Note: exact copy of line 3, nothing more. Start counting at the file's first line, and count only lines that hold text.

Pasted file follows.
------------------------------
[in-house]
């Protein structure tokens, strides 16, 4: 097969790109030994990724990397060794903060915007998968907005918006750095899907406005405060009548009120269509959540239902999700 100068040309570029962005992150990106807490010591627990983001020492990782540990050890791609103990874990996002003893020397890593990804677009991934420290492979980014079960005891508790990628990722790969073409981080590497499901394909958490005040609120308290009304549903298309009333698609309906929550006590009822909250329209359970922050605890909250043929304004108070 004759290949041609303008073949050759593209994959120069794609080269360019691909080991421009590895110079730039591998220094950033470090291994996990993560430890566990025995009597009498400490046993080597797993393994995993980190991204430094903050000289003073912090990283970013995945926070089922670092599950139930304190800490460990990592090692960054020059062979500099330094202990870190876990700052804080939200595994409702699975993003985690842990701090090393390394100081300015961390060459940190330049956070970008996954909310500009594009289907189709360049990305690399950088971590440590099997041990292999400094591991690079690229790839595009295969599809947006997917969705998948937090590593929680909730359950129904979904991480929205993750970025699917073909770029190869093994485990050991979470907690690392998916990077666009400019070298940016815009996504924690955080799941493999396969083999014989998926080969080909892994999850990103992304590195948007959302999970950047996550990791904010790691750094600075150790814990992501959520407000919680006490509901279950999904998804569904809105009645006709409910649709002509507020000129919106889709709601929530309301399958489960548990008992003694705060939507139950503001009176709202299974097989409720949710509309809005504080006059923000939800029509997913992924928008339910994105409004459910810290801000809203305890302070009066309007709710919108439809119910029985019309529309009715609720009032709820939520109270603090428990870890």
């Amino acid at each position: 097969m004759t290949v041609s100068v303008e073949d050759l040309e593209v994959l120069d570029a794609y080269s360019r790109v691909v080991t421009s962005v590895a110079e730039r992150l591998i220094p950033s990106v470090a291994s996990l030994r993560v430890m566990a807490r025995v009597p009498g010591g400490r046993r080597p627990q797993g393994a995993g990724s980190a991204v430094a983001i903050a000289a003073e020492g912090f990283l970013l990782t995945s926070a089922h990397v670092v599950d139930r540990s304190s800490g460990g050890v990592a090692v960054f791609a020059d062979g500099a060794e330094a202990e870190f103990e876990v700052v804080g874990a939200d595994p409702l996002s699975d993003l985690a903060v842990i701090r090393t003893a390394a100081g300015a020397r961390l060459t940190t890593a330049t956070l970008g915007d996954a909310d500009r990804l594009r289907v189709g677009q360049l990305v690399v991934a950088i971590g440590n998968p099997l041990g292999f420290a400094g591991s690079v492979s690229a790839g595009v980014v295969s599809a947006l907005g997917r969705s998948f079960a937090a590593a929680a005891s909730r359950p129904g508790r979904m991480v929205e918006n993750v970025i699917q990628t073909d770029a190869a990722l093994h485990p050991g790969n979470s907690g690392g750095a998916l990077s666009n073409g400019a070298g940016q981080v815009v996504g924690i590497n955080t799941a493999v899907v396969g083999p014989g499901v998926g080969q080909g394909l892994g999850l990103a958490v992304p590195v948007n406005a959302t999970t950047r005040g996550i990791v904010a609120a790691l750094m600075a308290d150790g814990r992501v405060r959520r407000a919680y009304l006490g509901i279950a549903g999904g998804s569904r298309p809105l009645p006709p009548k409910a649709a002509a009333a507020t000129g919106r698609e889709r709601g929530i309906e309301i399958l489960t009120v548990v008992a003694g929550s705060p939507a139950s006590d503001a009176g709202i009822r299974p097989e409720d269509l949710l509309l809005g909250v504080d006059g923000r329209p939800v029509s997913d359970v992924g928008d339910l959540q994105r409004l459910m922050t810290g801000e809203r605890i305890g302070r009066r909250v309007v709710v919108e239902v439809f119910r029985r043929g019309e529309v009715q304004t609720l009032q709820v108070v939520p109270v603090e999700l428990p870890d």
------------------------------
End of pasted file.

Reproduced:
């Amino acid at each position: 097969m004759t290949v041609s100068v303008e073949d050759l040309e593209v994959l120069d570029a794609y080269s360019r790109v691909v080991t421009s962005v590895a110079e730039r992150l591998i220094p950033s990106v470090a291994s996990l030994r993560v430890m566990a807490r025995v009597p009498g010591g400490r046993r080597p627990q797993g393994a995993g990724s980190a991204v430094a983001i903050a000289a003073e020492g912090f990283l970013l990782t995945s926070a089922h990397v670092v599950d139930r540990s304190s800490g460990g050890v990592a090692v960054f791609a020059d062979g500099a060794e330094a202990e870190f103990e876990v700052v804080g874990a939200d595994p409702l996002s699975d993003l985690a903060v842990i701090r090393t003893a390394a100081g300015a020397r961390l060459t940190t890593a330049t956070l970008g915007d996954a909310d500009r990804l594009r289907v189709g677009q360049l990305v690399v991934a950088i971590g440590n998968p099997l041990g292999f420290a400094g591991s690079v492979s690229a790839g595009v980014v295969s599809a947006l907005g997917r969705s998948f079960a937090a590593a929680a005891s909730r359950p129904g508790r979904m991480v929205e918006n993750v970025i699917q990628t073909d770029a190869a990722l093994h485990p050991g790969n979470s907690g690392g750095a998916l990077s666009n073409g400019a070298g940016q981080v815009v996504g924690i590497n955080t799941a493999v899907v396969g083999p014989g499901v998926g080969q080909g394909l892994g999850l990103a958490v992304p590195v948007n406005a959302t999970t950047r005040g996550i990791v904010a609120a790691l750094m600075a308290d150790g814990r992501v405060r959520r407000a919680y009304l006490g509901i279950a549903g999904g998804s569904r298309p809105l009645p006709p009548k409910a649709a002509a009333a507020t000129g919106r698609e889709r709601g929530i309906e309301i399958l489960t009120v548990v008992a003694g929550s705060p939507a139950s006590d503001a009176g709202i009822r299974p097989e409720d269509l949710l509309l809005g909250v504080d006059g923000r329209p939800v029509s997913d359970v992924g928008d339910l959540q994105r409004l459910m922050t810290g801000e809203r605890i305890g302070r009066r909250v309007v709710v919108e239902v439809f119910r029985r043929g019309e529309v009715q304004t609720l009032q709820v108070v939520p109270v603090e999700l428990p870890d």